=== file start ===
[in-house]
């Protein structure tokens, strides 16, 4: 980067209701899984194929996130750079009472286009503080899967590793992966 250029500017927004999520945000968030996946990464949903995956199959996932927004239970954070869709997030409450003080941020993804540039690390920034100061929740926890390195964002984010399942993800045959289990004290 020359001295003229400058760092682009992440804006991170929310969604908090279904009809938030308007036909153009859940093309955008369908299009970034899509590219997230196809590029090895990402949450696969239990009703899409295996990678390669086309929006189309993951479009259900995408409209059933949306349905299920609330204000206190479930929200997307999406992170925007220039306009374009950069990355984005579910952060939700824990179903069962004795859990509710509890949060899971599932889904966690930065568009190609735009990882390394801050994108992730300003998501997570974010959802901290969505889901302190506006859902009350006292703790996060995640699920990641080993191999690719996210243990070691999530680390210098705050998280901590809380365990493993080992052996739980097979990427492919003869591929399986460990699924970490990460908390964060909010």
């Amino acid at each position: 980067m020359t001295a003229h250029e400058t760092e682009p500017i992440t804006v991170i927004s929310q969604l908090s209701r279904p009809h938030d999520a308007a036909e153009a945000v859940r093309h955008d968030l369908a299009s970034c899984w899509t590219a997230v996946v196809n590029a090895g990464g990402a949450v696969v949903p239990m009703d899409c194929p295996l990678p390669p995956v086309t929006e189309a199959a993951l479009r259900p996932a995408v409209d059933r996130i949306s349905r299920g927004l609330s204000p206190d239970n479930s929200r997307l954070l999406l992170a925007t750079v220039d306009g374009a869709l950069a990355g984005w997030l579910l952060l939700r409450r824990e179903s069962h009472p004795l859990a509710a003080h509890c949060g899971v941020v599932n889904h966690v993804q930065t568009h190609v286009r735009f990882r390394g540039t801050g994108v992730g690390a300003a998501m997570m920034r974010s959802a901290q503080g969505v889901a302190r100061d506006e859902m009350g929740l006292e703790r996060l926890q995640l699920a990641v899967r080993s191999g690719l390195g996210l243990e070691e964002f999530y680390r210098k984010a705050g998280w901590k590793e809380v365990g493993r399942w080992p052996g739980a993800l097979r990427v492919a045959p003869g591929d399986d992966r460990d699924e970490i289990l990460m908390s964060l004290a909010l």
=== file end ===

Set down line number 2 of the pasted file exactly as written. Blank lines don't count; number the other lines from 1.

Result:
């Protein structure tokens, strides 16, 4: 980067209701899984194929996130750079009472286009503080899967590793992966 250029500017927004999520945000968030996946990464949903995956199959996932927004239970954070869709997030409450003080941020993804540039690390920034100061929740926890390195964002984010399942993800045959289990004290 020359001295003229400058760092682009992440804006991170929310969604908090279904009809938030308007036909153009859940093309955008369908299009970034899509590219997230196809590029090895990402949450696969239990009703899409295996990678390669086309929006189309993951479009259900995408409209059933949306349905299920609330204000206190479930929200997307999406992170925007220039306009374009950069990355984005579910952060939700824990179903069962004795859990509710509890949060899971599932889904966690930065568009190609735009990882390394801050994108992730300003998501997570974010959802901290969505889901302190506006859902009350006292703790996060995640699920990641080993191999690719996210243990070691999530680390210098705050998280901590809380365990493993080992052996739980097979990427492919003869591929399986460990699924970490990460908390964060909010």